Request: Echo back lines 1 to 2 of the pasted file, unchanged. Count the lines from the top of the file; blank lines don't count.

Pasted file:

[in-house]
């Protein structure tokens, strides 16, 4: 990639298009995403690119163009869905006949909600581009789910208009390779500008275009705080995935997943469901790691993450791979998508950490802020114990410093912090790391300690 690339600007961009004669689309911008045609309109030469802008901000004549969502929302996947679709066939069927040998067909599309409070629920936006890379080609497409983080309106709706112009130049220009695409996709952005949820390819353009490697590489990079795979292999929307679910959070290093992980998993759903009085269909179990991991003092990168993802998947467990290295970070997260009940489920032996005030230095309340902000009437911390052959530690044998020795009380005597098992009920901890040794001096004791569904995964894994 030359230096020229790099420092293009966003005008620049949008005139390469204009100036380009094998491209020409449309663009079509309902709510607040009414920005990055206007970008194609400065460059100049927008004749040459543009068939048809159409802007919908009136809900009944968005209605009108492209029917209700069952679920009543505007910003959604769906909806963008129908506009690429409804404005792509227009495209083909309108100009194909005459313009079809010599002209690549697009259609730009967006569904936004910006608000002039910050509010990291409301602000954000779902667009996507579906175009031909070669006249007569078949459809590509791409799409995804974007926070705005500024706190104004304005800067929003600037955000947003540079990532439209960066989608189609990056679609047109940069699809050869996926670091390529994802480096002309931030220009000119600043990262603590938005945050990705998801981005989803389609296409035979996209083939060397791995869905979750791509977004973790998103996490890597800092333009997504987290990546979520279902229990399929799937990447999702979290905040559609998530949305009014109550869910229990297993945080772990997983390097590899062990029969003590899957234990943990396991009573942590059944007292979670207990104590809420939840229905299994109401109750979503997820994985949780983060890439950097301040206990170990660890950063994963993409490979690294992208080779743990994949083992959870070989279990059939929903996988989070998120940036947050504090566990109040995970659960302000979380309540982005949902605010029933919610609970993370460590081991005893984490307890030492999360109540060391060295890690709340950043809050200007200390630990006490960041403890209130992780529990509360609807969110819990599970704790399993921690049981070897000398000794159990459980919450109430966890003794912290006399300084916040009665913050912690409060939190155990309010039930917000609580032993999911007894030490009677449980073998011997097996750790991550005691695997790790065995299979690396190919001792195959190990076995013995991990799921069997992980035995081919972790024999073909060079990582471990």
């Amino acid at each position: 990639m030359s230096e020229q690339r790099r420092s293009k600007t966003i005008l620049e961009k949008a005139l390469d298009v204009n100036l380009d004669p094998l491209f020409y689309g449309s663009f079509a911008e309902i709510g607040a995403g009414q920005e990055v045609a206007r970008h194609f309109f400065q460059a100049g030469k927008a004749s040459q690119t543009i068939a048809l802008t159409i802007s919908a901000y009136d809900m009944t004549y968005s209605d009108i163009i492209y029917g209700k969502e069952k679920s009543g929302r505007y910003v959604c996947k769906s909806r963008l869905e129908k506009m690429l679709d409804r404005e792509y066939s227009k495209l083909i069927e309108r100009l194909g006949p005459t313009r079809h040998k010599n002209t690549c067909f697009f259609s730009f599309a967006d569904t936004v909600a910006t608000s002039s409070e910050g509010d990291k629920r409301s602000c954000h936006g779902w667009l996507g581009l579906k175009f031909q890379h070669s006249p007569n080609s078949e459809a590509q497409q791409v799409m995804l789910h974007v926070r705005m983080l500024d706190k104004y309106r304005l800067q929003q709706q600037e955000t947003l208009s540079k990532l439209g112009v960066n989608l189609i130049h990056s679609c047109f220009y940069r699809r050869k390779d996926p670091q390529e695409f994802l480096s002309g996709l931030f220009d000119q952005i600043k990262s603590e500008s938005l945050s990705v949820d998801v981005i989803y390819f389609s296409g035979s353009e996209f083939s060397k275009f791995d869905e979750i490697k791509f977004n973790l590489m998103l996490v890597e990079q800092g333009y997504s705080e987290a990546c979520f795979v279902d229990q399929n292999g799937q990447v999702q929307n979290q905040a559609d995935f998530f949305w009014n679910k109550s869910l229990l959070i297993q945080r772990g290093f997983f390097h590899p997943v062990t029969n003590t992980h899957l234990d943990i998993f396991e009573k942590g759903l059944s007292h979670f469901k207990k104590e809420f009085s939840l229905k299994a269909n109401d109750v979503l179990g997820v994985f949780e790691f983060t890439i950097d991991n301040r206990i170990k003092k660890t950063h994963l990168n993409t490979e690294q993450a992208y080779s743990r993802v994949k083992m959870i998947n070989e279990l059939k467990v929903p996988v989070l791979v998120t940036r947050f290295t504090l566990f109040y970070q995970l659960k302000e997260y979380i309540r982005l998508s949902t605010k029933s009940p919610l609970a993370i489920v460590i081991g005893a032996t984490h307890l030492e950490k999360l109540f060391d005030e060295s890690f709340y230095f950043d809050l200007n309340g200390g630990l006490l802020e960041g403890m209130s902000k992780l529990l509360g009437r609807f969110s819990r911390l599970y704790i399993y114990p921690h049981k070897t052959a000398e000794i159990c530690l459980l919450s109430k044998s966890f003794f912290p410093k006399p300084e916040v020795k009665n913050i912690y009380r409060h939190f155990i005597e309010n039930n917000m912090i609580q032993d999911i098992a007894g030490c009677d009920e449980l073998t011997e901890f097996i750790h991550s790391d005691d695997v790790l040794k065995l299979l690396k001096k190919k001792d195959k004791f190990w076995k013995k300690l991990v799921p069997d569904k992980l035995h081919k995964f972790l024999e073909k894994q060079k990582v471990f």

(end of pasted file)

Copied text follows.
[in-house]
């Protein structure tokens, strides 16, 4: 990639298009995403690119163009869905006949909600581009789910208009390779500008275009705080995935997943469901790691993450791979998508950490802020114990410093912090790391300690 690339600007961009004669689309911008045609309109030469802008901000004549969502929302996947679709066939069927040998067909599309409070629920936006890379080609497409983080309106709706112009130049220009695409996709952005949820390819353009490697590489990079795979292999929307679910959070290093992980998993759903009085269909179990991991003092990168993802998947467990290295970070997260009940489920032996005030230095309340902000009437911390052959530690044998020795009380005597098992009920901890040794001096004791569904995964894994 030359230096020229790099420092293009966003005008620049949008005139390469204009100036380009094998491209020409449309663009079509309902709510607040009414920005990055206007970008194609400065460059100049927008004749040459543009068939048809159409802007919908009136809900009944968005209605009108492209029917209700069952679920009543505007910003959604769906909806963008129908506009690429409804404005792509227009495209083909309108100009194909005459313009079809010599002209690549697009259609730009967006569904936004910006608000002039910050509010990291409301602000954000779902667009996507579906175009031909070669006249007569078949459809590509791409799409995804974007926070705005500024706190104004304005800067929003600037955000947003540079990532439209960066989608189609990056679609047109940069699809050869996926670091390529994802480096002309931030220009000119600043990262603590938005945050990705998801981005989803389609296409035979996209083939060397791995869905979750791509977004973790998103996490890597800092333009997504987290990546979520279902229990399929799937990447999702979290905040559609998530949305009014109550869910229990297993945080772990997983390097590899062990029969003590899957234990943990396991009573942590059944007292979670207990104590809420939840229905299994109401109750979503997820994985949780983060890439950097301040206990170990660890950063994963993409490979690294992208080779743990994949083992959870070989279990059939929903996988989070998120940036947050504090566990109040995970659960302000979380309540982005949902605010029933919610609970993370460590081991005893984490307890030492999360109540060391060295890690709340950043809050200007200390630990006490960041403890209130992780529990509360609807969110819990599970704790399993921690049981070897000398000794159990459980919450109430966890003794912290006399300084916040009665913050912690409060939190155990309010039930917000609580032993999911007894030490009677449980073998011997097996750790991550005691695997790790065995299979690396190919001792195959190990076995013995991990799921069997992980035995081919972790024999073909060079990582471990």